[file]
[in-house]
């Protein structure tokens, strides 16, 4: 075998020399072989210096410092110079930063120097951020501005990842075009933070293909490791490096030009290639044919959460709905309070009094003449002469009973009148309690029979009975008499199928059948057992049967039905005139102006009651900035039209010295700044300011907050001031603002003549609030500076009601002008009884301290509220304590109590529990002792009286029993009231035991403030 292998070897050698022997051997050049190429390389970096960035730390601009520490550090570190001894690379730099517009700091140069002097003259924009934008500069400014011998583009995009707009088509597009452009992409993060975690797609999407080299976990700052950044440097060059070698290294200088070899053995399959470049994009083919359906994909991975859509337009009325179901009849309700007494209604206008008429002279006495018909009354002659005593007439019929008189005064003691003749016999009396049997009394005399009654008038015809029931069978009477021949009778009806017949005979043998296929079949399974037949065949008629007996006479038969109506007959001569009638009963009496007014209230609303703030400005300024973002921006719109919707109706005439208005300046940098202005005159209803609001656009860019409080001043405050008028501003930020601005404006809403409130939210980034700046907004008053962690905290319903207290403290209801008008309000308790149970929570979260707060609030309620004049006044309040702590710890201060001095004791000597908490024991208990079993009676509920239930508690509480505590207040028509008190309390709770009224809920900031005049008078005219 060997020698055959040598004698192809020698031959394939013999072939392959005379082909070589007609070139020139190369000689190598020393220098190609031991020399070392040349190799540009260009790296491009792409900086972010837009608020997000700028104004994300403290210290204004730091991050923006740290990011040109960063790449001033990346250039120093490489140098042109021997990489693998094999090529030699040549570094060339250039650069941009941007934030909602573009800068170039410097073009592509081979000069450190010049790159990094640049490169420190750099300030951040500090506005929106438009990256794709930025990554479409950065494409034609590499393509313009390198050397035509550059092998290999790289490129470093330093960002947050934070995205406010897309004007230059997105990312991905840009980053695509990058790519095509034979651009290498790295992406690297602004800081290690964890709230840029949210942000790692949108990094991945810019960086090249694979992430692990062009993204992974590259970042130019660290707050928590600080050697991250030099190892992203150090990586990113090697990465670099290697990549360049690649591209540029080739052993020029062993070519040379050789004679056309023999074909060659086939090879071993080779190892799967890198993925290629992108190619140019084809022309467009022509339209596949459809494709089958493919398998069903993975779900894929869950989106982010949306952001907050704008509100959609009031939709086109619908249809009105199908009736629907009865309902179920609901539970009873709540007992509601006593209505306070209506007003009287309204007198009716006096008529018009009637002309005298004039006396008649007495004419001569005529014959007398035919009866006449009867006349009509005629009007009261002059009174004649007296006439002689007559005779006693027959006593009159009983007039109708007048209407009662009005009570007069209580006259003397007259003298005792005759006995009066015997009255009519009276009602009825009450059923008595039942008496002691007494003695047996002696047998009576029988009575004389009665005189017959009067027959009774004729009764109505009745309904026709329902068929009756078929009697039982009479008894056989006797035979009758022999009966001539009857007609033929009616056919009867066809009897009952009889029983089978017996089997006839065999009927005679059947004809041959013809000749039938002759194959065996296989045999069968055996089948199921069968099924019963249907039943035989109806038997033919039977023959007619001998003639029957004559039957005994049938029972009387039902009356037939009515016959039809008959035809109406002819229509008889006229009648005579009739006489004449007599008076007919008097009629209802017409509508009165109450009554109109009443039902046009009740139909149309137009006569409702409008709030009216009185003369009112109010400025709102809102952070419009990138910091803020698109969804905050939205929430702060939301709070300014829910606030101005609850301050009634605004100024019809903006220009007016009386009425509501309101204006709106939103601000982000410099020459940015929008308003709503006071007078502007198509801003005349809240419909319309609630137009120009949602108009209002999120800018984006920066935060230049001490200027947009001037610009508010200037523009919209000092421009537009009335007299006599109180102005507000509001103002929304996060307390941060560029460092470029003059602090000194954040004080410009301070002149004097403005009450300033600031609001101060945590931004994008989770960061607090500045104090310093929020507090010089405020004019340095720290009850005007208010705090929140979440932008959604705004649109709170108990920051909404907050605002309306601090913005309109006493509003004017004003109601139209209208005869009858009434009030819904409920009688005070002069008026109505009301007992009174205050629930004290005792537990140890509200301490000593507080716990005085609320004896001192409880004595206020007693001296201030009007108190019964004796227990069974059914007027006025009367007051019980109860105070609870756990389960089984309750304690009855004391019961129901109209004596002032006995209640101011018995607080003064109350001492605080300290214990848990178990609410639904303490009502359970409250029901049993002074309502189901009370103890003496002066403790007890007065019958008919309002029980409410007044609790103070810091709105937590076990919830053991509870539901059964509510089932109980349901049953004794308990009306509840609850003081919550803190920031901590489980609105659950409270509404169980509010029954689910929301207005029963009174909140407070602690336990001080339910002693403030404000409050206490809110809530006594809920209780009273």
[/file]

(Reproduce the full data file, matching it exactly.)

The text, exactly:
[in-house]
């Protein structure tokens, strides 16, 4: 075998020399072989210096410092110079930063120097951020501005990842075009933070293909490791490096030009290639044919959460709905309070009094003449002469009973009148309690029979009975008499199928059948057992049967039905005139102006009651900035039209010295700044300011907050001031603002003549609030500076009601002008009884301290509220304590109590529990002792009286029993009231035991403030 292998070897050698022997051997050049190429390389970096960035730390601009520490550090570190001894690379730099517009700091140069002097003259924009934008500069400014011998583009995009707009088509597009452009992409993060975690797609999407080299976990700052950044440097060059070698290294200088070899053995399959470049994009083919359906994909991975859509337009009325179901009849309700007494209604206008008429002279006495018909009354002659005593007439019929008189005064003691003749016999009396049997009394005399009654008038015809029931069978009477021949009778009806017949005979043998296929079949399974037949065949008629007996006479038969109506007959001569009638009963009496007014209230609303703030400005300024973002921006719109919707109706005439208005300046940098202005005159209803609001656009860019409080001043405050008028501003930020601005404006809403409130939210980034700046907004008053962690905290319903207290403290209801008008309000308790149970929570979260707060609030309620004049006044309040702590710890201060001095004791000597908490024991208990079993009676509920239930508690509480505590207040028509008190309390709770009224809920900031005049008078005219 060997020698055959040598004698192809020698031959394939013999072939392959005379082909070589007609070139020139190369000689190598020393220098190609031991020399070392040349190799540009260009790296491009792409900086972010837009608020997000700028104004994300403290210290204004730091991050923006740290990011040109960063790449001033990346250039120093490489140098042109021997990489693998094999090529030699040549570094060339250039650069941009941007934030909602573009800068170039410097073009592509081979000069450190010049790159990094640049490169420190750099300030951040500090506005929106438009990256794709930025990554479409950065494409034609590499393509313009390198050397035509550059092998290999790289490129470093330093960002947050934070995205406010897309004007230059997105990312991905840009980053695509990058790519095509034979651009290498790295992406690297602004800081290690964890709230840029949210942000790692949108990094991945810019960086090249694979992430692990062009993204992974590259970042130019660290707050928590600080050697991250030099190892992203150090990586990113090697990465670099290697990549360049690649591209540029080739052993020029062993070519040379050789004679056309023999074909060659086939090879071993080779190892799967890198993925290629992108190619140019084809022309467009022509339209596949459809494709089958493919398998069903993975779900894929869950989106982010949306952001907050704008509100959609009031939709086109619908249809009105199908009736629907009865309902179920609901539970009873709540007992509601006593209505306070209506007003009287309204007198009716006096008529018009009637002309005298004039006396008649007495004419001569005529014959007398035919009866006449009867006349009509005629009007009261002059009174004649007296006439002689007559005779006693027959006593009159009983007039109708007048209407009662009005009570007069209580006259003397007259003298005792005759006995009066015997009255009519009276009602009825009450059923008595039942008496002691007494003695047996002696047998009576029988009575004389009665005189017959009067027959009774004729009764109505009745309904026709329902068929009756078929009697039982009479008894056989006797035979009758022999009966001539009857007609033929009616056919009867066809009897009952009889029983089978017996089997006839065999009927005679059947004809041959013809000749039938002759194959065996296989045999069968055996089948199921069968099924019963249907039943035989109806038997033919039977023959007619001998003639029957004559039957005994049938029972009387039902009356037939009515016959039809008959035809109406002819229509008889006229009648005579009739006489004449007599008076007919008097009629209802017409509508009165109450009554109109009443039902046009009740139909149309137009006569409702409008709030009216009185003369009112109010400025709102809102952070419009990138910091803020698109969804905050939205929430702060939301709070300014829910606030101005609850301050009634605004100024019809903006220009007016009386009425509501309101204006709106939103601000982000410099020459940015929008308003709503006071007078502007198509801003005349809240419909319309609630137009120009949602108009209002999120800018984006920066935060230049001490200027947009001037610009508010200037523009919209000092421009537009009335007299006599109180102005507000509001103002929304996060307390941060560029460092470029003059602090000194954040004080410009301070002149004097403005009450300033600031609001101060945590931004994008989770960061607090500045104090310093929020507090010089405020004019340095720290009850005007208010705090929140979440932008959604705004649109709170108990920051909404907050605002309306601090913005309109006493509003004017004003109601139209209208005869009858009434009030819904409920009688005070002069008026109505009301007992009174205050629930004290005792537990140890509200301490000593507080716990005085609320004896001192409880004595206020007693001296201030009007108190019964004796227990069974059914007027006025009367007051019980109860105070609870756990389960089984309750304690009855004391019961129901109209004596002032006995209640101011018995607080003064109350001492605080300290214990848990178990609410639904303490009502359970409250029901049993002074309502189901009370103890003496002066403790007890007065019958008919309002029980409410007044609790103070810091709105937590076990919830053991509870539901059964509510089932109980349901049953004794308990009306509840609850003081919550803190920031901590489980609105659950409270509404169980509010029954689910929301207005029963009174909140407070602690336990001080339910002693403030404000409050206490809110809530006594809920209780009273």